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College grad works to open Kenyan orphanage
by Caroline Young
October 03, 2012 11:35 AM | 4659 views | 4 4 comments | 29 29 recommendations | email to a friend | print
Special Photo <br>
Edward Phillips, director of the Kimbilio Project, plays with Samuel, one of the Kenyan orphans he met on one of his mission trips.
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Edward Phillips was 19 when he entered the gates of a Kenyan orphanage for the first time in June 2010. As he walked closer and closer to the building, he said God started to speak to him.

“I really just felt God move something in my heart,” Phillips said. “I felt the Lord tell me, ‘You’re going to be a part of starting a home here.’”

Initially, Phillips, of west Buckhead, said he was overwhelmed by the message he received that day on a mission trip in Kenya.

“I was open to it,” he said. “But I was going through that stage where I didn’t know what to do. I was like, ‘Where do I even start?’”

Now 22, Phillips is the director of the Kimbilio Project, a mission to open a 75-child orphanage in Nanyuki, Kenya.

Kimbilio means “refuge” in Swahili.

“There are about 2.6 million orphans in Kenya,” Phillips said. “Some kids are stuck in the hospitals, police stations or even on the streets, and we want to reach them, and we know God has called us to.”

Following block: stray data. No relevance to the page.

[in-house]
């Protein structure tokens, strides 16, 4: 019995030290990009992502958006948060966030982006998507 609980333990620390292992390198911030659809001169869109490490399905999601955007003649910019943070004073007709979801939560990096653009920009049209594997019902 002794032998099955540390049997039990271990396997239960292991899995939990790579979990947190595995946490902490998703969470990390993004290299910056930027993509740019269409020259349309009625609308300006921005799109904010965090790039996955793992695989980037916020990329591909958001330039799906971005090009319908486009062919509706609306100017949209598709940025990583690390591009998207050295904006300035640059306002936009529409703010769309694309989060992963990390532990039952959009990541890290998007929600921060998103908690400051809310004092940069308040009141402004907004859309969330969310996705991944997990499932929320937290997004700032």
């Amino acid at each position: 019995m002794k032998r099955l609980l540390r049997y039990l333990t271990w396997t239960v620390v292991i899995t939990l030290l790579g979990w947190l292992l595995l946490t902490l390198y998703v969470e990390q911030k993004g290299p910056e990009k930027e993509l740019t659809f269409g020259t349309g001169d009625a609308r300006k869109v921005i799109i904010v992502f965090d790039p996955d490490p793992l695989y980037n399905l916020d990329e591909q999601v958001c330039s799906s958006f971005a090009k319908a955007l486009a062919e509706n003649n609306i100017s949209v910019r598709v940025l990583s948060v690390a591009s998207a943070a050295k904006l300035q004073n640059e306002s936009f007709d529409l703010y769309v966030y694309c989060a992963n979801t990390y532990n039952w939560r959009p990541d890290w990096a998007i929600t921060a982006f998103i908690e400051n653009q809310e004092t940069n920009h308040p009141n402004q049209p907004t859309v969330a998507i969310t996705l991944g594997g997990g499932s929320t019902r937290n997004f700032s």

The project is part of the organization Choose to Invest, founded in 2002 by Kristin and Nathanael Avery, who now live in Kenya with the majority of the Choose to Invest employees.

“Kristin and I knew that we would start children’s home in Africa one day but we weren’t sure how that would happen,” Nathanael Avery said in an email. “Edward participated in our Journey Internship experience and began to share the visions he had for the same thing.”

Phillips was a communication and public relations major at Clemson University in South Carolina, which gave him the skills to conduct fundraising and networking efforts for the project.

Phillips said they need to make $10,000 by November to secure the land, which costs a total of $30,000. In all, they need to raise $600,000 to build, hire staff and house the children.

“By August of next year, we would break ground, and then have the children and be operational by 2014,” he said. “The goal is to have at least five kids by December of 2014.”

The main fundraising event is the annual Run for Orphans in February in Alpharetta.

Phillips came up with several other ways for people to donate, including hosting a dessert night to raise awareness of the project.

“Anyone who donates to the project will have their name engraved into the foundation of the orphanage and receive updates on our progress,” he said.

Once the orphanage is off and running, Phillips said they will start the project’s second phase of family style homes and eventually, a school.

“Our number one goal is to holistically care for orphaned children. We have experienced many different styles of orphan care here in Kenya but nothing seems to be nurturing the whole child,” Nathanael Avery said. “Our focus will be to care for children in such a way that they will grow in to the person they were created to be and that they will become leaders who impact those around them.”

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